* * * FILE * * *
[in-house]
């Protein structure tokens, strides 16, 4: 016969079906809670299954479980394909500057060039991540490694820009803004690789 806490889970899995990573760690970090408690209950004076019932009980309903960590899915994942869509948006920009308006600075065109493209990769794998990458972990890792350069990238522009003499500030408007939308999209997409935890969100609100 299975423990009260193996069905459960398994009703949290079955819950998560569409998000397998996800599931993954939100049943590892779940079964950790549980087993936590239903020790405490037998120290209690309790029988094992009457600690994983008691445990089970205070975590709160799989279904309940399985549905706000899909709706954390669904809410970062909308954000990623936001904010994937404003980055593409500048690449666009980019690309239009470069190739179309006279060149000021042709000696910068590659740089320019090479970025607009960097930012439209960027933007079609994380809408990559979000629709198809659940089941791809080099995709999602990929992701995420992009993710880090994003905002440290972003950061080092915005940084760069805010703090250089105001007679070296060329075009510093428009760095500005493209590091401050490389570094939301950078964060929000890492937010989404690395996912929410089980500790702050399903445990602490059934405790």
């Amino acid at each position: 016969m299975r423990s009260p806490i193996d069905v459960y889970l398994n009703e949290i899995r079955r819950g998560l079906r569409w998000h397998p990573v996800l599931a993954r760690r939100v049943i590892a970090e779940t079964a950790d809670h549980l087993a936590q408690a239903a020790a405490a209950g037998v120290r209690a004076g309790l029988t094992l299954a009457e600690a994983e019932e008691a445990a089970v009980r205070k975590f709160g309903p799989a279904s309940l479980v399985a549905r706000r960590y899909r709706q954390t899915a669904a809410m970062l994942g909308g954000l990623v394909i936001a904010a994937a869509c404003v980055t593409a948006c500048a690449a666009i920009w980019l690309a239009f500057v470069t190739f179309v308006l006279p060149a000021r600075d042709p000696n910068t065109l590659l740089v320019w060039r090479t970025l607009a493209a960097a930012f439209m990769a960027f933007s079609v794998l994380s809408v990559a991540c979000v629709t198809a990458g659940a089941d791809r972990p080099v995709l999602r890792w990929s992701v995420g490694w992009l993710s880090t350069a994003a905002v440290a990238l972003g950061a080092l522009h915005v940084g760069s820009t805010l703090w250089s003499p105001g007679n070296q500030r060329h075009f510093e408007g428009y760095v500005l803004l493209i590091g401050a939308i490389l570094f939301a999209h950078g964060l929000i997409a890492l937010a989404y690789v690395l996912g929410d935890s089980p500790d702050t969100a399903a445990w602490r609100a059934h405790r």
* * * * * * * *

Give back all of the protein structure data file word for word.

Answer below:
[in-house]
């Protein structure tokens, strides 16, 4: 016969079906809670299954479980394909500057060039991540490694820009803004690789 806490889970899995990573760690970090408690209950004076019932009980309903960590899915994942869509948006920009308006600075065109493209990769794998990458972990890792350069990238522009003499500030408007939308999209997409935890969100609100 299975423990009260193996069905459960398994009703949290079955819950998560569409998000397998996800599931993954939100049943590892779940079964950790549980087993936590239903020790405490037998120290209690309790029988094992009457600690994983008691445990089970205070975590709160799989279904309940399985549905706000899909709706954390669904809410970062909308954000990623936001904010994937404003980055593409500048690449666009980019690309239009470069190739179309006279060149000021042709000696910068590659740089320019090479970025607009960097930012439209960027933007079609994380809408990559979000629709198809659940089941791809080099995709999602990929992701995420992009993710880090994003905002440290972003950061080092915005940084760069805010703090250089105001007679070296060329075009510093428009760095500005493209590091401050490389570094939301950078964060929000890492937010989404690395996912929410089980500790702050399903445990602490059934405790």
């Amino acid at each position: 016969m299975r423990s009260p806490i193996d069905v459960y889970l398994n009703e949290i899995r079955r819950g998560l079906r569409w998000h397998p990573v996800l599931a993954r760690r939100v049943i590892a970090e779940t079964a950790d809670h549980l087993a936590q408690a239903a020790a405490a209950g037998v120290r209690a004076g309790l029988t094992l299954a009457e600690a994983e019932e008691a445990a089970v009980r205070k975590f709160g309903p799989a279904s309940l479980v399985a549905r706000r960590y899909r709706q954390t899915a669904a809410m970062l994942g909308g954000l990623v394909i936001a904010a994937a869509c404003v980055t593409a948006c500048a690449a666009i920009w980019l690309a239009f500057v470069t190739f179309v308006l006279p060149a000021r600075d042709p000696n910068t065109l590659l740089v320019w060039r090479t970025l607009a493209a960097a930012f439209m990769a960027f933007s079609v794998l994380s809408v990559a991540c979000v629709t198809a990458g659940a089941d791809r972990p080099v995709l999602r890792w990929s992701v995420g490694w992009l993710s880090t350069a994003a905002v440290a990238l972003g950061a080092l522009h915005v940084g760069s820009t805010l703090w250089s003499p105001g007679n070296q500030r060329h075009f510093e408007g428009y760095v500005l803004l493209i590091g401050a939308i490389l570094f939301a999209h950078g964060l929000i997409a890492l937010a989404y690789v690395l996912g929410d935890s089980p500790d702050t969100a399903a445990w602490r609100a059934h405790r």